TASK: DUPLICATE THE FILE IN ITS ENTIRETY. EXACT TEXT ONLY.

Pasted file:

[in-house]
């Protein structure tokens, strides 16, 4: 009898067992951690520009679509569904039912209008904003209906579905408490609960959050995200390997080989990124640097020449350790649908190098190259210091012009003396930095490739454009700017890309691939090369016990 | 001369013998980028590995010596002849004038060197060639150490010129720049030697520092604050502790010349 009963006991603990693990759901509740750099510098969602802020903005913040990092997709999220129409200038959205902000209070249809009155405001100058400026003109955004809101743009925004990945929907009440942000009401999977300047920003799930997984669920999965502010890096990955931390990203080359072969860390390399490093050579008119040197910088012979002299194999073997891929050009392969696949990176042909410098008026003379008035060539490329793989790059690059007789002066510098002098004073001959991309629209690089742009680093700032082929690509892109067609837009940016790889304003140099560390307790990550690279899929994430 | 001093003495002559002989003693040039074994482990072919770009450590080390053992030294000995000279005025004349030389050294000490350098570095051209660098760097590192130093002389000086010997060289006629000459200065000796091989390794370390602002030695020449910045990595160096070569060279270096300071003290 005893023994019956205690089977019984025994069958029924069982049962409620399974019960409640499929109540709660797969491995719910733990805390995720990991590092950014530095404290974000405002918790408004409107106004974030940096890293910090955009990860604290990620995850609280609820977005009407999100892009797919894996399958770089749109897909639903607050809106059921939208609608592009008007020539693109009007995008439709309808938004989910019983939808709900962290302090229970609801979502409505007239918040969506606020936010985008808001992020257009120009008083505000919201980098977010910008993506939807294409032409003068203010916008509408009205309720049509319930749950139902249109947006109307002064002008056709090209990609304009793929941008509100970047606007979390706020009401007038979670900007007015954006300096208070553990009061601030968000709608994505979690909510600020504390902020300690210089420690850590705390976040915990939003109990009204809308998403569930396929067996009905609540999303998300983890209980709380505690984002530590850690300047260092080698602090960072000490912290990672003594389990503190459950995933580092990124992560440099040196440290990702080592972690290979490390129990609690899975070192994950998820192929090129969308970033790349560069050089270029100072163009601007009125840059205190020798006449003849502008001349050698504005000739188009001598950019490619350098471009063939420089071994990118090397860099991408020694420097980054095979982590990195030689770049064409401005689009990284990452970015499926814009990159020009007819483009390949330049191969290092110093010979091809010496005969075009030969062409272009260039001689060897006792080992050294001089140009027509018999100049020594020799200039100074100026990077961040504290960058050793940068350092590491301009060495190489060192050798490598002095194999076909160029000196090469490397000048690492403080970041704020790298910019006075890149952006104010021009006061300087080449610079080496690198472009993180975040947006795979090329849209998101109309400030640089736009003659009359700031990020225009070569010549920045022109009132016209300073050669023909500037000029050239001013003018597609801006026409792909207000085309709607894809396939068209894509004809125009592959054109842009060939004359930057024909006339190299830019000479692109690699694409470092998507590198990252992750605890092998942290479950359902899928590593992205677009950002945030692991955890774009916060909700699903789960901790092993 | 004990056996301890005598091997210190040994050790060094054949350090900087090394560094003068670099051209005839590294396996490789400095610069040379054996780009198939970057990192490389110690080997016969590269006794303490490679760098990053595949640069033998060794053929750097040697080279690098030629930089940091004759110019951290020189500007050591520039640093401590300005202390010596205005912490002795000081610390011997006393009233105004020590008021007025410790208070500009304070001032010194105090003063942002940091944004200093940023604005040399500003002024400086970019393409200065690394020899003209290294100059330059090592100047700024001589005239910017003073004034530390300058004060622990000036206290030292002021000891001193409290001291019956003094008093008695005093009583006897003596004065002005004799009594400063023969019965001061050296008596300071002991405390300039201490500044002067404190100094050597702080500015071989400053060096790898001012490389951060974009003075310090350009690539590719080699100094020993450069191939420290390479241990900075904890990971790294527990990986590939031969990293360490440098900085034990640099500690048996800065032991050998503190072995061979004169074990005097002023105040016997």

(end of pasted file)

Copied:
[in-house]
């Protein structure tokens, strides 16, 4: 009898067992951690520009679509569904039912209008904003209906579905408490609960959050995200390997080989990124640097020449350790649908190098190259210091012009003396930095490739454009700017890309691939090369016990 | 001369013998980028590995010596002849004038060197060639150490010129720049030697520092604050502790010349 009963006991603990693990759901509740750099510098969602802020903005913040990092997709999220129409200038959205902000209070249809009155405001100058400026003109955004809101743009925004990945929907009440942000009401999977300047920003799930997984669920999965502010890096990955931390990203080359072969860390390399490093050579008119040197910088012979002299194999073997891929050009392969696949990176042909410098008026003379008035060539490329793989790059690059007789002066510098002098004073001959991309629209690089742009680093700032082929690509892109067609837009940016790889304003140099560390307790990550690279899929994430 | 001093003495002559002989003693040039074994482990072919770009450590080390053992030294000995000279005025004349030389050294000490350098570095051209660098760097590192130093002389000086010997060289006629000459200065000796091989390794370390602002030695020449910045990595160096070569060279270096300071003290 005893023994019956205690089977019984025994069958029924069982049962409620399974019960409640499929109540709660797969491995719910733990805390995720990991590092950014530095404290974000405002918790408004409107106004974030940096890293910090955009990860604290990620995850609280609820977005009407999100892009797919894996399958770089749109897909639903607050809106059921939208609608592009008007020539693109009007995008439709309808938004989910019983939808709900962290302090229970609801979502409505007239918040969506606020936010985008808001992020257009120009008083505000919201980098977010910008993506939807294409032409003068203010916008509408009205309720049509319930749950139902249109947006109307002064002008056709090209990609304009793929941008509100970047606007979390706020009401007038979670900007007015954006300096208070553990009061601030968000709608994505979690909510600020504390902020300690210089420690850590705390976040915990939003109990009204809308998403569930396929067996009905609540999303998300983890209980709380505690984002530590850690300047260092080698602090960072000490912290990672003594389990503190459950995933580092990124992560440099040196440290990702080592972690290979490390129990609690899975070192994950998820192929090129969308970033790349560069050089270029100072163009601007009125840059205190020798006449003849502008001349050698504005000739188009001598950019490619350098471009063939420089071994990118090397860099991408020694420097980054095979982590990195030689770049064409401005689009990284990452970015499926814009990159020009007819483009390949330049191969290092110093010979091809010496005969075009030969062409272009260039001689060897006792080992050294001089140009027509018999100049020594020799200039100074100026990077961040504290960058050793940068350092590491301009060495190489060192050798490598002095194999076909160029000196090469490397000048690492403080970041704020790298910019006075890149952006104010021009006061300087080449610079080496690198472009993180975040947006795979090329849209998101109309400030640089736009003659009359700031990020225009070569010549920045022109009132016209300073050669023909500037000029050239001013003018597609801006026409792909207000085309709607894809396939068209894509004809125009592959054109842009060939004359930057024909006339190299830019000479692109690699694409470092998507590198990252992750605890092998942290479950359902899928590593992205677009950002945030692991955890774009916060909700699903789960901790092993 | 004990056996301890005598091997210190040994050790060094054949350090900087090394560094003068670099051209005839590294396996490789400095610069040379054996780009198939970057990192490389110690080997016969590269006794303490490679760098990053595949640069033998060794053929750097040697080279690098030629930089940091004759110019951290020189500007050591520039640093401590300005202390010596205005912490002795000081610390011997006393009233105004020590008021007025410790208070500009304070001032010194105090003063942002940091944004200093940023604005040399500003002024400086970019393409200065690394020899003209290294100059330059090592100047700024001589005239910017003073004034530390300058004060622990000036206290030292002021000891001193409290001291019956003094008093008695005093009583006897003596004065002005004799009594400063023969019965001061050296008596300071002991405390300039201490500044002067404190100094050597702080500015071989400053060096790898001012490389951060974009003075310090350009690539590719080699100094020993450069191939420290390479241990900075904890990971790294527990990986590939031969990293360490440098900085034990640099500690048996800065032991050998503190072995061979004169074990005097002023105040016997």